Designing for Life: Six Questions with NMAI Architect Johnpaul Jones
Johnpaul Jones has spent a lifetime designing buildings and settings for the Native community. Drawing from a Choctaw and Cherokee heritage, he incorporates themes learned by visiting with elders throughout the United States.
His childhood was divided between Okmulgee, Oklahoma and California, where his interest in drawing became steered toward the study of architecture. At the University of Oregon in the 1960s, he realized that Native architecture before the colonial period wasn’t even mentioned. Working out of the offices of Jones & Jones in Seattle, his designs and collaborations have included the National Museum of the American Indian, the Vancouver Land Bridge, the University of Oregon Many Nations Longhouse, the Woodland Park Zoo and the National Zoo of Belize.
His most recent honor included being a recipient of the National Humanities Medal awarded by President Barack Obama, with an additional letter of congratulations from Choctaw Nation Chief Gary Batton.
Jones recently sat down with ICTMN for an interview following the award.
What does it mean to you personally to receive the National Humanities Award?
It means quite a bit. When I first went to college to be in architecture, I didn’t know much about Native architecture. I knew a lot about the Choctaw culture and related cultures in Oklahoma, but I didn’t know much about Native architecture throughout the country.
At the University of Oregon and most schools, it’s a five-year program. Of that, for two years you have to take history of world architecture. When they came to the United States, they started with colonial times. There was a lot left out. The richness of our indigenous architecture, I didn’t know about it until I got out of college. During the course of doing work at Jones & Jones and other places, I was able to get a chance to go through the West and the Northwest and other places throughout the country and look at our rich, indigenous architectural heritage. I got inspired by all of that. I’m still inspired by it. Not a lot of people know of the richness of that heritage that we have here in this country. That’s what I’ve dedicated the rest of my life to do that.
What was it like for you personally to be on the team that designed the National Museum of the American Indian?
It was a once-in-a-lifetime experience. It took 12 years of hard work. The difficulty is what kind of Native architectural style or character do you use when you’re dealing with the diversity of Indian people in North America? They’ve all got different things. What I tried to bring to the team discussion is what my Choctaw grandmother passed on to me: “Whatever you do in life, make sure you respond to the Four Worlds around you—The Natural World, the Animal World, the Spirit World, and the Human World.”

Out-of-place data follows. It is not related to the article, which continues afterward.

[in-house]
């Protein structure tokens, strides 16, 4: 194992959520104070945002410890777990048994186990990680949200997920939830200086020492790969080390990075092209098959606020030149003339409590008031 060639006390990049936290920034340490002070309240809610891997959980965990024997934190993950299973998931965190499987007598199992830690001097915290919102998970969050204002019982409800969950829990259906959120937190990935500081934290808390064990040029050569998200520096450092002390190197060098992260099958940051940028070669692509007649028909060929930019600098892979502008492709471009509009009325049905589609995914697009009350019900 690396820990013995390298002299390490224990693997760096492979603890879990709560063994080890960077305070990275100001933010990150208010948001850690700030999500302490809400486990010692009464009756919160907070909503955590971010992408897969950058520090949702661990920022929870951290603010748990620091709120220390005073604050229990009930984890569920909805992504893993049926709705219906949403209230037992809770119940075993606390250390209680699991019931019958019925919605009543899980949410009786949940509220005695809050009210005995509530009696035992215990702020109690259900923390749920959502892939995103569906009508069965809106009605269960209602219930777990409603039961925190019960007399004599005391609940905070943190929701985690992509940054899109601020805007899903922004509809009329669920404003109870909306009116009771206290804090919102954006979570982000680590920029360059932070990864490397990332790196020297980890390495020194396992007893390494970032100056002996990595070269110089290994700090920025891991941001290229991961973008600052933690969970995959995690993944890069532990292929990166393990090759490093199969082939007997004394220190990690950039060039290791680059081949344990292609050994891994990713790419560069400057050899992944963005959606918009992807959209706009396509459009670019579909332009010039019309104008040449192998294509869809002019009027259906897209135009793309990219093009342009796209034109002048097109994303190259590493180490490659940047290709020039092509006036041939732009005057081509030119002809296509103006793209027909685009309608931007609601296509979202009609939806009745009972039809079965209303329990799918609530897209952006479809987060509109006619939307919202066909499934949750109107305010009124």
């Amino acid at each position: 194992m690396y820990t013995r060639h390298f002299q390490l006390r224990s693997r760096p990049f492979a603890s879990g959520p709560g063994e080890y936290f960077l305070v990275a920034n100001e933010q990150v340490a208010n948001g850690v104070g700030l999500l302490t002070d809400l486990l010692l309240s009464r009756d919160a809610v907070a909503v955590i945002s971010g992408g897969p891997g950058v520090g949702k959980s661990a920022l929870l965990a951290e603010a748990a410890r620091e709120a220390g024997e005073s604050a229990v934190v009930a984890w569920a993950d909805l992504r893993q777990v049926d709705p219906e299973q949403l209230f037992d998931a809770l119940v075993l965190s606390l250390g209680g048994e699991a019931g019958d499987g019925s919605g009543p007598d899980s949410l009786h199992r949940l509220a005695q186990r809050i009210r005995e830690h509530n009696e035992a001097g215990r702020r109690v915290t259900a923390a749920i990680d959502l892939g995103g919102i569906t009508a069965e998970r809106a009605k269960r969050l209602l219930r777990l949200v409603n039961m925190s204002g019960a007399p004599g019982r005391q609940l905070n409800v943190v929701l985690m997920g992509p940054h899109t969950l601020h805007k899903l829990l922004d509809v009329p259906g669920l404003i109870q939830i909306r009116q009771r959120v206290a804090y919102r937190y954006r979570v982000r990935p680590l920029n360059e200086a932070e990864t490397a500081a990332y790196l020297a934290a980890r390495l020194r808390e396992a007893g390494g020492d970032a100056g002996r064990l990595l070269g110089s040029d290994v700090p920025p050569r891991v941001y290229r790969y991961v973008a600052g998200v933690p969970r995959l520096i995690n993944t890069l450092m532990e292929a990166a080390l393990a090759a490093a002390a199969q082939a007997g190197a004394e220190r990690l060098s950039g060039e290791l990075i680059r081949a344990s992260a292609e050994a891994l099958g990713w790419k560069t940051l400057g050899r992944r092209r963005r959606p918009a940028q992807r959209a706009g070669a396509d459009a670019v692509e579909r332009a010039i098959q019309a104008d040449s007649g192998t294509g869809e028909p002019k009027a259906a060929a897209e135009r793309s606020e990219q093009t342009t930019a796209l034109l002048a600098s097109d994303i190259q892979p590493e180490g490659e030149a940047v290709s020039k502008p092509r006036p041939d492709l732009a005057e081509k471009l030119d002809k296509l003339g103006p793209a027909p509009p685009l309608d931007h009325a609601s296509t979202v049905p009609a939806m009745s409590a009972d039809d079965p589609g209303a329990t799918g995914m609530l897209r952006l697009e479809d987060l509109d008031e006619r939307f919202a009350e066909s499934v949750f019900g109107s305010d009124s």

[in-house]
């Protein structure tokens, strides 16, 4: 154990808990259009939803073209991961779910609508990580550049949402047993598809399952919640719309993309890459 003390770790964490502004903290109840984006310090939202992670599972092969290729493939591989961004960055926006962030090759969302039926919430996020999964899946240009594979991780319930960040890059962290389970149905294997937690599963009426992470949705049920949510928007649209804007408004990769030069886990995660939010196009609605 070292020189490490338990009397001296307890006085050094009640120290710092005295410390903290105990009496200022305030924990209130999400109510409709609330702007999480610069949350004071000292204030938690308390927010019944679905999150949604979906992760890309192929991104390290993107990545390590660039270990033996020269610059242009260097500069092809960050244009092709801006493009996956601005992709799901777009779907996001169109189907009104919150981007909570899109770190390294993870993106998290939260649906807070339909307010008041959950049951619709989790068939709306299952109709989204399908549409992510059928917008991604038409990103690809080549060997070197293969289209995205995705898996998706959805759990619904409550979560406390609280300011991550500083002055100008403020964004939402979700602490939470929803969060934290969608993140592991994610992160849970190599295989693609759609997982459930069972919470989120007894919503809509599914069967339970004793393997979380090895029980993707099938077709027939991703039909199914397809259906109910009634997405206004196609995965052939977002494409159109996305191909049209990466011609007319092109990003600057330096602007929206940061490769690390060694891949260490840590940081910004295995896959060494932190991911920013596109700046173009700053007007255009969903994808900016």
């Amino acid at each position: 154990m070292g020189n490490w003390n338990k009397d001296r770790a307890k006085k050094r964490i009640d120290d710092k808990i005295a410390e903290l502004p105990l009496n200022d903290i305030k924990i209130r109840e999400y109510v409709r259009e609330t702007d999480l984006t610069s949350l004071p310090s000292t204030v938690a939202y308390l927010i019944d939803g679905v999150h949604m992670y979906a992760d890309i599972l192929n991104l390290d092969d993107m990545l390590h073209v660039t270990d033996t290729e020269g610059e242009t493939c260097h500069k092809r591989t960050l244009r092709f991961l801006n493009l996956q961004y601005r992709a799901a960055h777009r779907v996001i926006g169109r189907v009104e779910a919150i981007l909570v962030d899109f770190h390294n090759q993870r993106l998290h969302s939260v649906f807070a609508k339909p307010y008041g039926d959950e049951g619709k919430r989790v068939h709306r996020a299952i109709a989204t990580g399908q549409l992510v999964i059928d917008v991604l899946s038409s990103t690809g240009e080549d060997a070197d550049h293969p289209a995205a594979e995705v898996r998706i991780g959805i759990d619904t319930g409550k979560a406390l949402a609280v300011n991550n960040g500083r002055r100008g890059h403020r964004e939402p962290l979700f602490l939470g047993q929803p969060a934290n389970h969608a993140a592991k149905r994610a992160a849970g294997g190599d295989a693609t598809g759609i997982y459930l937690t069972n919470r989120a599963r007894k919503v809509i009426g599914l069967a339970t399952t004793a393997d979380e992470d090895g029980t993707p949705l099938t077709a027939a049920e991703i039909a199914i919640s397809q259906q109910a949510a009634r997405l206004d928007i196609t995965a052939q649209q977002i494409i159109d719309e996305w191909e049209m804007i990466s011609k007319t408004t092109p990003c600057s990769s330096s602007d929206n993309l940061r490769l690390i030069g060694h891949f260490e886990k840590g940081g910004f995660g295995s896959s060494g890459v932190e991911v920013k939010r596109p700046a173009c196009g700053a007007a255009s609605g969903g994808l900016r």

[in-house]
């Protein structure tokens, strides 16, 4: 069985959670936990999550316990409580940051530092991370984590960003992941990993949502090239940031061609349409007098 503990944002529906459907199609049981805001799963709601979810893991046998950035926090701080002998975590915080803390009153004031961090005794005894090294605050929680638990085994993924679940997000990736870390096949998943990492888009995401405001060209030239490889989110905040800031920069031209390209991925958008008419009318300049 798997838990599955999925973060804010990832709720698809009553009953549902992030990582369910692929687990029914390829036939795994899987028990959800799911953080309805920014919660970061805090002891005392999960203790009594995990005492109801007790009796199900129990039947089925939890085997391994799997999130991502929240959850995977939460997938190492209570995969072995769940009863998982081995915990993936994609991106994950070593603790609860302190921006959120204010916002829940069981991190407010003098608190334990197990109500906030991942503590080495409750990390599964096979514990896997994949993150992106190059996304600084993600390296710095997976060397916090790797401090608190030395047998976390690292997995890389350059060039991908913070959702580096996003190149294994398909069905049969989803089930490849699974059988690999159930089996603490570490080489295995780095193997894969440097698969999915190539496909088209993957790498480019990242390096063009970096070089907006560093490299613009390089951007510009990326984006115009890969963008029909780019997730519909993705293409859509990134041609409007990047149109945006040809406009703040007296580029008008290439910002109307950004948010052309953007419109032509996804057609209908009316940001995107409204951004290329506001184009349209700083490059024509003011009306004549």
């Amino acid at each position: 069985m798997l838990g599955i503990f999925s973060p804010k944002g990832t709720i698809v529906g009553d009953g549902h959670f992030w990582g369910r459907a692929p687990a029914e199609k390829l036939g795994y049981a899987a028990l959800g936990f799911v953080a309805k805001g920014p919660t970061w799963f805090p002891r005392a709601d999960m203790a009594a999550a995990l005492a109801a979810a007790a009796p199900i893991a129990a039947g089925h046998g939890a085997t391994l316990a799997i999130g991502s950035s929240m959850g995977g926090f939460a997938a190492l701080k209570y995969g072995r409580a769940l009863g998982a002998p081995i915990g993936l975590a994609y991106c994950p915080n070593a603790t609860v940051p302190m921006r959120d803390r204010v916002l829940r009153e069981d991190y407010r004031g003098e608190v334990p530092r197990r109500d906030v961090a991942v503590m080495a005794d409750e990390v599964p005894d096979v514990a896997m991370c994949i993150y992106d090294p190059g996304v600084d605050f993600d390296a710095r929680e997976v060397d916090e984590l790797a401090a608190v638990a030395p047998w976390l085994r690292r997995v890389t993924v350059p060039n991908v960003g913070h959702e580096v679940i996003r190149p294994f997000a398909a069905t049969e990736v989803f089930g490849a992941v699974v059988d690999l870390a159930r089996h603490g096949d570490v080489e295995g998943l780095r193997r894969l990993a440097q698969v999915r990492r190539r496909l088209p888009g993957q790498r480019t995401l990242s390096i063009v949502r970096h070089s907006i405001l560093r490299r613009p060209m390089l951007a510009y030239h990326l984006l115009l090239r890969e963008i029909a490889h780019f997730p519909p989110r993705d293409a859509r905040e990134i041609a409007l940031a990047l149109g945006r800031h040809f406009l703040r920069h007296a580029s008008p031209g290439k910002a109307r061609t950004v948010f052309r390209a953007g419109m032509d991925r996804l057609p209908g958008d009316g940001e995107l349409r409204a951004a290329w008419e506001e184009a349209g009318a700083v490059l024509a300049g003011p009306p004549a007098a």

In addition to those Four Worlds, what else is a part of your design process?
I feel very lucky because I get to work with a lot of diverse Native communities here in the West, in the Rocky Mountain areas. It's the stories—it's the verbal stories that I hear from the elders, from what information they give me, that I'm able to hang the architecture on these stories. It seems kind of abstract, but you get together with the elders, and they just have so much to share from their experiences. It's magnificent.
Secondly, I work with the Native kids. There's nothing more exciting than getting the kids together from grade school and high school. They come with a lot of good information and things to share.
Are there some common Native design elements that you use? Is one of them a lack of linear design and more circular?
That's a connecting geometry. It's a connecting spiritual thing. It's a connecting element that's common to all Native people. You can find that everything I'm doing nowadays, the Circle is involved.
Were you able to work with Dianne Fossey with the Seattle Woodland Park design?
We share the world with other creatures. It's something that has always been important to me and my wife. To have the opportunity to work on a gorilla exhibit here at the Woodland Park Zoo 35 years ago was a wonderful experience. Dianne Fossey, living in Africa with the gorillas, she came to town and we had the opportunity to sit down and talk with her, show her what we were doing. She absolutely said, "What you guys are trying to create here is like their home in Africa. That's wonderful." Animals are living creatures, and we need to give them as many advantages as we give ourselves.
What advice would you give to Native students who want to study architecture?
The best advice that I can give is it's a great field for Native people to get into. What's happening right now across the whole country is that Native people are starting to manage their own affairs, and they have the wherewithal to be able to do that. They want schools, and they want cultural facilities. They want housing. They want good planning. There's lots of good opportunities coming for trained Native architects to get some good work and be satisfied—work for their own People. Our culture gives us a lot, and we bring a lot to design and planning. Go for it.
Interview edited for clarity.
Please use the log in option at the bottom of this page